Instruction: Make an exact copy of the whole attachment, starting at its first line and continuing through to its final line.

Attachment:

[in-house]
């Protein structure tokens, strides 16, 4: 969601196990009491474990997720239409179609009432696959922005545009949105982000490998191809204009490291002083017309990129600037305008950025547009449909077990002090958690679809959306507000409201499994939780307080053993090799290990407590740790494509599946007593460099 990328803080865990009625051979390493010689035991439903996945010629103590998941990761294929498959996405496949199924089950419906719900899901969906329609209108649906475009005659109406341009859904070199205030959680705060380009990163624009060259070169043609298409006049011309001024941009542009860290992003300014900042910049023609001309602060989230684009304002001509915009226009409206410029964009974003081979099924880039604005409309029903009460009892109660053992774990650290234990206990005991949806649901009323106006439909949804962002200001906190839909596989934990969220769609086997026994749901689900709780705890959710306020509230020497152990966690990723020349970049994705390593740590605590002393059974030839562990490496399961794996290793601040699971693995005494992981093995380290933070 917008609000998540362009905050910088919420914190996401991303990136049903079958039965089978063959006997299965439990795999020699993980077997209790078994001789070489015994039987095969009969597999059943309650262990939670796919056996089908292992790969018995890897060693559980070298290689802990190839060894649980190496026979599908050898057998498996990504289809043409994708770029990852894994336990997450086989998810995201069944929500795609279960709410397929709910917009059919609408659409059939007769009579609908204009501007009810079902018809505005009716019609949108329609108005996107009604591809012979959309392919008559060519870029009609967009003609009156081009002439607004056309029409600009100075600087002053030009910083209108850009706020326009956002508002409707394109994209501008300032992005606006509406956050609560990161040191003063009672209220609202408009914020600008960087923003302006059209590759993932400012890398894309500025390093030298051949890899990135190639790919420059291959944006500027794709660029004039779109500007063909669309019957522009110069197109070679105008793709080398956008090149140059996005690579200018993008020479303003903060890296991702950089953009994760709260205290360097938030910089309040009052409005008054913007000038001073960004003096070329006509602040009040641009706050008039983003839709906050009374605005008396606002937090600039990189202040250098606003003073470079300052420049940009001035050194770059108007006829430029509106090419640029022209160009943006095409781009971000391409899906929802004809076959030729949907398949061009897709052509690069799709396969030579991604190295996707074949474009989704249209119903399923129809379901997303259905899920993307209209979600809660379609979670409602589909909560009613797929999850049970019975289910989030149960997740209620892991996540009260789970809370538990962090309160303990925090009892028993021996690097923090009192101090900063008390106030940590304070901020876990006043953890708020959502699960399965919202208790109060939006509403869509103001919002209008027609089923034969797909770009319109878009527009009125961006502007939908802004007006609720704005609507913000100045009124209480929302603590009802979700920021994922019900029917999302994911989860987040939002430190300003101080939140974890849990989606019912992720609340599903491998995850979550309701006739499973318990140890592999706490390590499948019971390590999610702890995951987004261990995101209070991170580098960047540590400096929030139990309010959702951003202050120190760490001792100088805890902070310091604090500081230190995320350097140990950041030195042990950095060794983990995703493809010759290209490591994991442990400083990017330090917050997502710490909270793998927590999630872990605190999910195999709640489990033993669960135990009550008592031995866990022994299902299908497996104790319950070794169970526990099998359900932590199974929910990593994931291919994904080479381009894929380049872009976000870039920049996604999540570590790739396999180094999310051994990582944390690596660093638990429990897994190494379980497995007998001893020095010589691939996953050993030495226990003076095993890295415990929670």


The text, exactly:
[in-house]
């Protein structure tokens, strides 16, 4: 969601196990009491474990997720239409179609009432696959922005545009949105982000490998191809204009490291002083017309990129600037305008950025547009449909077990002090958690679809959306507000409201499994939780307080053993090799290990407590740790494509599946007593460099 990328803080865990009625051979390493010689035991439903996945010629103590998941990761294929498959996405496949199924089950419906719900899901969906329609209108649906475009005659109406341009859904070199205030959680705060380009990163624009060259070169043609298409006049011309001024941009542009860290992003300014900042910049023609001309602060989230684009304002001509915009226009409206410029964009974003081979099924880039604005409309029903009460009892109660053992774990650290234990206990005991949806649901009323106006439909949804962002200001906190839909596989934990969220769609086997026994749901689900709780705890959710306020509230020497152990966690990723020349970049994705390593740590605590002393059974030839562990490496399961794996290793601040699971693995005494992981093995380290933070 917008609000998540362009905050910088919420914190996401991303990136049903079958039965089978063959006997299965439990795999020699993980077997209790078994001789070489015994039987095969009969597999059943309650262990939670796919056996089908292992790969018995890897060693559980070298290689802990190839060894649980190496026979599908050898057998498996990504289809043409994708770029990852894994336990997450086989998810995201069944929500795609279960709410397929709910917009059919609408659409059939007769009579609908204009501007009810079902018809505005009716019609949108329609108005996107009604591809012979959309392919008559060519870029009609967009003609009156081009002439607004056309029409600009100075600087002053030009910083209108850009706020326009956002508002409707394109994209501008300032992005606006509406956050609560990161040191003063009672209220609202408009914020600008960087923003302006059209590759993932400012890398894309500025390093030298051949890899990135190639790919420059291959944006500027794709660029004039779109500007063909669309019957522009110069197109070679105008793709080398956008090149140059996005690579200018993008020479303003903060890296991702950089953009994760709260205290360097938030910089309040009052409005008054913007000038001073960004003096070329006509602040009040641009706050008039983003839709906050009374605005008396606002937090600039990189202040250098606003003073470079300052420049940009001035050194770059108007006829430029509106090419640029022209160009943006095409781009971000391409899906929802004809076959030729949907398949061009897709052509690069799709396969030579991604190295996707074949474009989704249209119903399923129809379901997303259905899920993307209209979600809660379609979670409602589909909560009613797929999850049970019975289910989030149960997740209620892991996540009260789970809370538990962090309160303990925090009892028993021996690097923090009192101090900063008390106030940590304070901020876990006043953890708020959502699960399965919202208790109060939006509403869509103001919002209008027609089923034969797909770009319109878009527009009125961006502007939908802004007006609720704005609507913000100045009124209480929302603590009802979700920021994922019900029917999302994911989860987040939002430190300003101080939140974890849990989606019912992720609340599903491998995850979550309701006739499973318990140890592999706490390590499948019971390590999610702890995951987004261990995101209070991170580098960047540590400096929030139990309010959702951003202050120190760490001792100088805890902070310091604090500081230190995320350097140990950041030195042990950095060794983990995703493809010759290209490591994991442990400083990017330090917050997502710490909270793998927590999630872990605190999910195999709640489990033993669960135990009550008592031995866990022994299902299908497996104790319950070794169970526990099998359900932590199974929910990593994931291919994904080479381009894929380049872009976000870039920049996604999540570590790739396999180094999310051994990582944390690596660093638990429990897994190494379980497995007998001893020095010589691939996953050993030495226990003076095993890295415990929670």